Session Slot: 2:00- 3:50 Tuesday
Estimated Audience Size:
AudioVisual Request: Two Overheads
Session Title: Special Invited Papers
Theme Session: No
Applied Session: Yes
Session Organizer: Lindsay, Bruce Penn State University
Address: 422 Thomas Building, Department of Statistics, University Park, PA 16802
Phone: (814) 865-1220
Fax: (814) 863-7114
Session Timing: 110 minutes total (Sorry about format):
Opening Remarks by Chair - 5 First Speaker -45 minutes Second Speaker - 45 Floor Discusion - 10 minutes
Session Chair: Li, Bing The Pennsylvania State University
Address: Department of Statistics The Pennsylvania State University 326 Joab Thomas Building University Park, PA 16802, USA
Phone: (814) 865 1952
Fax: (814) 863 7114
1. Shapes, Directions and Images
Mardia, Kanti V., University of Leeds
Address: Department of Statistics University of Leeds Leeds, LS2 9JT, England
Phone: 0113 233 5100
Fax: 0113 233 5102
Abstract: In general, the methods of multivariate analysis break down for data in non-Euclidean spaces. Directions and shapes are two prime examples. A shape is described by the information in a set of landmarks which is invariant under the transformations of location, rotation and scaling, and shape analysis concentrates on methods which respect these invariances and preserve geometrical properties of object. We deal with statistical methodolgy to measure, describe and compare the shapes of objects; of particular importance is the need to visualize shape variability. Considerations are similar to the well established topic of directional data analysis but somewhat more complex.
This talk coincides with the 80th anniversary of the famous classic book "Growth and Form" of D'Arcy Thompson which raised basic biological questions about shape analysis. We describe the latest developments in shape space, Procrustes methods, tangent approximations, shape distributions, symmetry in shape, image warping and averaging, and object recognition. Practical examples will be given from various fields including medical imaging, face analysis and biology.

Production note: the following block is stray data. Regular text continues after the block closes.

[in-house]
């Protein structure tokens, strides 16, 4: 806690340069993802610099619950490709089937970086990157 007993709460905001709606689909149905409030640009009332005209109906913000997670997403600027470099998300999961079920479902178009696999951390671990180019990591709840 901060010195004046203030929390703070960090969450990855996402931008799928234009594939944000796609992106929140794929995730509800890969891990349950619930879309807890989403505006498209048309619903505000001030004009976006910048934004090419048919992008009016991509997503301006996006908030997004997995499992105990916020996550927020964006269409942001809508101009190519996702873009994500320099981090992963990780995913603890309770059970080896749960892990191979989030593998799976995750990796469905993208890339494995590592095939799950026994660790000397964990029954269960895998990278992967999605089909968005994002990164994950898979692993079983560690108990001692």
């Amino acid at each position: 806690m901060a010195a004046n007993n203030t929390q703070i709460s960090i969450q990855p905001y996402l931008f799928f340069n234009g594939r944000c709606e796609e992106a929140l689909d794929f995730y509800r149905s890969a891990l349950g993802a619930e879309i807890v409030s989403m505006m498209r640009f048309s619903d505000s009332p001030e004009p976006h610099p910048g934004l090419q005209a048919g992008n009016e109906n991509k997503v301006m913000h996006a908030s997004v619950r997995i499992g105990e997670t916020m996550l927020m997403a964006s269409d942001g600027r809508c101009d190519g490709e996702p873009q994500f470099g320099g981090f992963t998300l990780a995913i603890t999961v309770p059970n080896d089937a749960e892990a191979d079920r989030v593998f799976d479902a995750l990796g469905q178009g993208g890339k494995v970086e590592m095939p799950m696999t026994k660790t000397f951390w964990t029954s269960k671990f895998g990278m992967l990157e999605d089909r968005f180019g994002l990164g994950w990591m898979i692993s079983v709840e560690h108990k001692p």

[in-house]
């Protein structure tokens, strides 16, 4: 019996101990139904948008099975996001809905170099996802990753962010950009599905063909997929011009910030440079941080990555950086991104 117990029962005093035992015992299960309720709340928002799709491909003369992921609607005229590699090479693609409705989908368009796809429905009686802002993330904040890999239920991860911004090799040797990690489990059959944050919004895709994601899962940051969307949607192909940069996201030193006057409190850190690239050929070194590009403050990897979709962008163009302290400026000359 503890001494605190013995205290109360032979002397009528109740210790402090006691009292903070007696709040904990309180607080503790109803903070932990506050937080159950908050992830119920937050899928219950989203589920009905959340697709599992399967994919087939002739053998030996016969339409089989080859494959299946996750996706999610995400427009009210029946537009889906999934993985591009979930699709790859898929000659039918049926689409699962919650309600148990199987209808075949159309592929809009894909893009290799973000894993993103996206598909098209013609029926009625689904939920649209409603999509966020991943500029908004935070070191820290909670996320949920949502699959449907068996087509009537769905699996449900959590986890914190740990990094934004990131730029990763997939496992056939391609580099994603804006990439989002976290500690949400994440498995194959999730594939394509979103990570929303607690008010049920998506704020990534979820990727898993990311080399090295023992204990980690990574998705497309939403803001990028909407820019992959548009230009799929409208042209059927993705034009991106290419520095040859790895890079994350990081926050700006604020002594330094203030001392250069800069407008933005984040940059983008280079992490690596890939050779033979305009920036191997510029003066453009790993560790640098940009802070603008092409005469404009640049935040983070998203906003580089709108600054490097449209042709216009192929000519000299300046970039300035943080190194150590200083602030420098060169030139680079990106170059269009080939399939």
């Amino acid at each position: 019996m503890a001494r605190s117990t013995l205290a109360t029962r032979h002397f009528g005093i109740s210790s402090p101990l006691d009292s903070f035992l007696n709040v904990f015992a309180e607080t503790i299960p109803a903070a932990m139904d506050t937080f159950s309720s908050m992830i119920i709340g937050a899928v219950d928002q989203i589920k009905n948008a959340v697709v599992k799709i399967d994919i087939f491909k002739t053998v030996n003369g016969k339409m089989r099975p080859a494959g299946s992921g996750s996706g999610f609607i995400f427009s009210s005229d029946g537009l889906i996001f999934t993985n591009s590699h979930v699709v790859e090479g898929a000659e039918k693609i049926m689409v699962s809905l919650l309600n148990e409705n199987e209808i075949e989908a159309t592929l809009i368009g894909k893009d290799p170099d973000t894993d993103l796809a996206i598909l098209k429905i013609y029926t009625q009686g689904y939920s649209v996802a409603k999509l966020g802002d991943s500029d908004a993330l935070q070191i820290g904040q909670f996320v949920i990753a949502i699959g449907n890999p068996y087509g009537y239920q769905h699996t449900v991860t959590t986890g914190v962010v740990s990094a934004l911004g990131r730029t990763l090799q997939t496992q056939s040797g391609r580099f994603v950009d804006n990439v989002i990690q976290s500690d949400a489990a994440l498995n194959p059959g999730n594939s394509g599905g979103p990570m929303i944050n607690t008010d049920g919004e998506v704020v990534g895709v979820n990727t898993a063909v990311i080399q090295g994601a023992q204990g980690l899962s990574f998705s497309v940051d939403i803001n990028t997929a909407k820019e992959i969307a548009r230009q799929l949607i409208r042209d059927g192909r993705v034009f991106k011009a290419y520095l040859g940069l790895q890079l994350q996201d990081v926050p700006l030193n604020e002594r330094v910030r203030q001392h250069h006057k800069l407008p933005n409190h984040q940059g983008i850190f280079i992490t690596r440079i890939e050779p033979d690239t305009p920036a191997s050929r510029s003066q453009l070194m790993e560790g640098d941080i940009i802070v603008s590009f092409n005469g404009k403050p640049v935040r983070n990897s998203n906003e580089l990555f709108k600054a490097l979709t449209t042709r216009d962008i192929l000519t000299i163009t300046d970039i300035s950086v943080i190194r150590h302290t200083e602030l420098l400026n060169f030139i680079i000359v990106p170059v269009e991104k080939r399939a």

2. Statistical Analysis of Shape for Pattern Differentiation and Recognition
Rao, C. R., Pennsylvania State University
Address: 326 Joab Thomas Building, University Park, PA 16802
Abstract: The shape of an object, data set or image can be defined as the total of all information that is invariant under translations, rotations, and isotropic rescaling. Thus two objects are said to have the same shape if one object can be exactly fitted into the other by the above transformations.
The last decade has seen a considerable growth in interest in the statistical theory of shape. There are different groups of research workers headed by Bookstein, Kendall and Mardia who advocate different methods of shape analysis. An attempt will be made to prove a unified treatment by defining shape measurements which are independent of scale, translation and rotation, and developing methods of statistical inference based on them. If an object is characterized by certain landmarks, then Euclidean distances between landmarks as suggested by Lele, or the angles of triangles obtained by suitable triangulation of landmarks consitute shape measurements on which parametric or nonparametric statistical methods could be applied. If landmarks are not available, geometrical properties like curvature of the boundary of objects provide shape measurements for which appropriate statistical methods could be developed.
A number of examples with live data will be presented illustrating the use of shape measurements in pattern recognition and tests of hypotheses on shape differences.
List of speakers who are nonmembers: None